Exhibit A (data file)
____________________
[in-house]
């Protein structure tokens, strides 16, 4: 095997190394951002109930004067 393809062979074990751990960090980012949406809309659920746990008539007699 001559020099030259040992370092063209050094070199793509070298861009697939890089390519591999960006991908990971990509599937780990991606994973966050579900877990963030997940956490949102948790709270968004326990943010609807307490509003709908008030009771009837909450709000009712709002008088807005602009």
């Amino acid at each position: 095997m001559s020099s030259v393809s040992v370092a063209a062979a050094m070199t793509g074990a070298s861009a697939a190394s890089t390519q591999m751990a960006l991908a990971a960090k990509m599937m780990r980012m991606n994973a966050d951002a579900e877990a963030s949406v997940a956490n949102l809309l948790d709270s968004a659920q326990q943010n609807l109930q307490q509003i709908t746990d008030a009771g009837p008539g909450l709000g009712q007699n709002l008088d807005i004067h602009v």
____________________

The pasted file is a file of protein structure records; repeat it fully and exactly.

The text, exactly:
[in-house]
């Protein structure tokens, strides 16, 4: 095997190394951002109930004067 393809062979074990751990960090980012949406809309659920746990008539007699 001559020099030259040992370092063209050094070199793509070298861009697939890089390519591999960006991908990971990509599937780990991606994973966050579900877990963030997940956490949102948790709270968004326990943010609807307490509003709908008030009771009837909450709000009712709002008088807005602009």
């Amino acid at each position: 095997m001559s020099s030259v393809s040992v370092a063209a062979a050094m070199t793509g074990a070298s861009a697939a190394s890089t390519q591999m751990a960006l991908a990971a960090k990509m599937m780990r980012m991606n994973a966050d951002a579900e877990a963030s949406v997940a956490n949102l809309l948790d709270s968004a659920q326990q943010n609807l109930q307490q509003i709908t746990d008030a009771g009837p008539g909450l709000g009712q007699n709002l008088d807005i004067h602009v």